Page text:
Asset owners discuss debt mandate flexibility

Allowing changes to investment guidelines can help fund managers position for interest rate rises and widening credit spreads, say institutions, but derivatives are still taboo for some.
Asset owners discuss debt mandate flexibility

Allowing changes in fixed income mandates can enable investors to cope better with rising interest rates, widening credit spreads and falling prices, said participants at a recent roundtable, as they discussed portfolio positioning.

With expectations that government bond yields will rise and credit spreads will widen as the US tapers its stimulus programme, Stephen Thariyan, global head of credit at Henderson Global Investors, urged flexibility in bond investment guidelines.

“These mandates can be versus a traditional index or absolute- or total return-oriented,” he noted. “I think you just have to be a little bit savvier, a little bit more global and a little bit more flexible.”

But changing mandate guidelines is not always easy, as it means explaining to the investment committee why managers are being allowed more freedom, said Heman Wong, executive director of Hong Kong's $6.7 billion Hospital Authority Provident Fund Scheme (HAPFS).

“There has to be good justification to buy, for example, a B-rated bond. I’d be willing to look at it, but obviously I would not welcome a new request every day,” he added.

Still, HAPFS has made certain portfolio changes, such as shifting some bond exposure into alternative investments to reduce duration risk and enhance returns. This involved allocating to a fund of hedge funds and to global real estate investment trusts 12 months ago.

But Wong's investment committee members have been notably cautious about shifting some of the bond allocation to an absolute fixed-income strategy, because it involved short-selling. “We spent close to two months discussing and reviewing the investment guidelines line by line to ensure we were not taking on excessive risk,” he said.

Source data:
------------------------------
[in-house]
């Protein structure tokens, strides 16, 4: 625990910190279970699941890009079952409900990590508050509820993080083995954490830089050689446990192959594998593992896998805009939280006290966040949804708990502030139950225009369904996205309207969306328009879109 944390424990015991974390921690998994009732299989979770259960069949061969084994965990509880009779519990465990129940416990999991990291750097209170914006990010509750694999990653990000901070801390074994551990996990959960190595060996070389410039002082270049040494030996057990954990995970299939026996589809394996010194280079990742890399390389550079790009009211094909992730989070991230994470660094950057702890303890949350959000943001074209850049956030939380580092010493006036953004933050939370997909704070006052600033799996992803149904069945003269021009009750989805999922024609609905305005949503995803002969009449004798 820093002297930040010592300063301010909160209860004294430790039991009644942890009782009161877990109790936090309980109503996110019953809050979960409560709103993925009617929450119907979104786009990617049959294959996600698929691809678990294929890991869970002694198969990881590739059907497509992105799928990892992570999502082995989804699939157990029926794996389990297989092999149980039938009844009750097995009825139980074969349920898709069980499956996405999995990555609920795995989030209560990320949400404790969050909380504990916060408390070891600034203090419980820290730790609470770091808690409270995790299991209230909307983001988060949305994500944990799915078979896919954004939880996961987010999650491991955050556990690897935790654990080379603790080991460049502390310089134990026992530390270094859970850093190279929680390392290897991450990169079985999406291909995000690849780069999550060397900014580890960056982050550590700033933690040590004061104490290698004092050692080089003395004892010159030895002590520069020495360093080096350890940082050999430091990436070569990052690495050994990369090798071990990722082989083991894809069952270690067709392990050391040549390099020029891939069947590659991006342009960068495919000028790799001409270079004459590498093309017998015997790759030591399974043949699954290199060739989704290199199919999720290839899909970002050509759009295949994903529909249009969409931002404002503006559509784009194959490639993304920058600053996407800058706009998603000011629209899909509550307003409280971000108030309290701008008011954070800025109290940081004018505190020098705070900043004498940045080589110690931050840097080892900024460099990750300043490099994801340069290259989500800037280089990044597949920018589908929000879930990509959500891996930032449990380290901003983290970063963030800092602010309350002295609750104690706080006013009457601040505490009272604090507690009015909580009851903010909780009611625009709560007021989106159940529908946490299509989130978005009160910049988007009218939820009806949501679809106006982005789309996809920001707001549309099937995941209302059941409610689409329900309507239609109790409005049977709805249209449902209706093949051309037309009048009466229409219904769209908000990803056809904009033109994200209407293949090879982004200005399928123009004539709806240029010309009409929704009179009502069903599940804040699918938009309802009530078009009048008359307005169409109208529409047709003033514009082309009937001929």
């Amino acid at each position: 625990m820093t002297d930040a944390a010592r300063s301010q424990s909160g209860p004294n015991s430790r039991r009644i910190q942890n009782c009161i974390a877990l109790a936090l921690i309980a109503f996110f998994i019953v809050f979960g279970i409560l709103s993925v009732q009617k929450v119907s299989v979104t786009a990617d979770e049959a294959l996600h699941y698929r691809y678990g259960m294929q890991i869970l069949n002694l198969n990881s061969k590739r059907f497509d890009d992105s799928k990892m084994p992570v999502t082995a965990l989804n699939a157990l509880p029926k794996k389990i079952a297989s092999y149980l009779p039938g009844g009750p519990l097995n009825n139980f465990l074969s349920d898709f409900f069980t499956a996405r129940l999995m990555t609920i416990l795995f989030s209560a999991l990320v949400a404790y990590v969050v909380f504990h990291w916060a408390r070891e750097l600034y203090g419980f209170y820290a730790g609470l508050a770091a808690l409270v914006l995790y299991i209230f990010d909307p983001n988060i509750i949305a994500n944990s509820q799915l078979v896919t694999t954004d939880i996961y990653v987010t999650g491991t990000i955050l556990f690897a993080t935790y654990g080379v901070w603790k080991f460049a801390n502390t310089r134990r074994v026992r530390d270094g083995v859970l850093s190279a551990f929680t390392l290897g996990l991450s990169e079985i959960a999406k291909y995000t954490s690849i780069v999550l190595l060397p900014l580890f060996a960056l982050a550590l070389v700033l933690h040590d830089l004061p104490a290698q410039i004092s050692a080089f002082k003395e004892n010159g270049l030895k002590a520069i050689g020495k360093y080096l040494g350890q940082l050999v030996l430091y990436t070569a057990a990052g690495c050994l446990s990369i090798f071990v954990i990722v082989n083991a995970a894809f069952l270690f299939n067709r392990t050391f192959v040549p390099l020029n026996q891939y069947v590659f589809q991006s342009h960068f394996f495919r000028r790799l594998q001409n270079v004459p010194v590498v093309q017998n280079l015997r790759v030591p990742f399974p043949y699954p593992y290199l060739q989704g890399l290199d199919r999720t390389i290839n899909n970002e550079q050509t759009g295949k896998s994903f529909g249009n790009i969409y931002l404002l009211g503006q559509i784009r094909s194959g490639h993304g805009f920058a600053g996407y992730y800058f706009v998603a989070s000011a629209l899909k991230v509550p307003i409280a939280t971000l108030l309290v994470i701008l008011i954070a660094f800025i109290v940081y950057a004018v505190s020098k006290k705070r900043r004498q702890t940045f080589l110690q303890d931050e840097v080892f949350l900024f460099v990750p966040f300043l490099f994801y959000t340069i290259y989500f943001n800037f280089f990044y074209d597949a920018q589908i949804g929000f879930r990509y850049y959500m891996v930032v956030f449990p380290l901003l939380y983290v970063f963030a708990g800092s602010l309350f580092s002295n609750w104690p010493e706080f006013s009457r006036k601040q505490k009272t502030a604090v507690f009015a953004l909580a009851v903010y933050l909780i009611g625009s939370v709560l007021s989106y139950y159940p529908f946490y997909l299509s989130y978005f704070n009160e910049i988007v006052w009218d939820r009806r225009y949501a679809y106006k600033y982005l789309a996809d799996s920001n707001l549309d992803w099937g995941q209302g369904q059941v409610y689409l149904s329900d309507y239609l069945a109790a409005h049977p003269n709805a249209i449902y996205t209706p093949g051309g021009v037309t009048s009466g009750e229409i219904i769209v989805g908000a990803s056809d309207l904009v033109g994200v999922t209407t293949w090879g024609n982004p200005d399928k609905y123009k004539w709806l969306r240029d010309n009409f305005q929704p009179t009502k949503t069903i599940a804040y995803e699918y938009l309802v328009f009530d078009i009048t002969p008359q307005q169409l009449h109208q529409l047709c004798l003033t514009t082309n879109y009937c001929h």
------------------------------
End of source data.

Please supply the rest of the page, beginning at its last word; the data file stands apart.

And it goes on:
He had to explain that the strategy would not involve short-selling physical bonds of an illiquid nature and that therefore there would be no potential short squeeze.

Hong Kong-based conglomerate Jardine Matheson allows a high degree of guideline flexibility, said Adrian Teng, group treasurer of the firm, which runs defined-benefit and defined-contribution pension plans across the UK, Hong Kong and Indonesia.

“We set the benchmark, but it’s a customised benchmark, and we tend to be quite agnostic as to whether the managers move away from it,” he noted. “We give the PMs good latitude to react to market changes – that’s the whole point of active management.” 

However, there are things that raise doubts for some institutional investors – use of derivatives being one.

“Some are quite comfortable with derivatives, while some will say ‘absolutely not, nothing that sounds like derivatives, not even for hedging, because it’s always for speculation’”, said Adeline Tan head of investment advisory at Mercer Investments Hong Kong.

Thariyan agreed that the mention of derivatives to some investors in Asia had resulted in them starting to “turn green”. But such instruments have an important role to play in efficient portfolio management, he noted, such as for hedging.

Reluctance to embrace greater mandate flexibility in Asia can be partly attributed to pension funds not having built up their investment expertise and sophistication as quickly as they have amassed sizeable assets, Wong noted.

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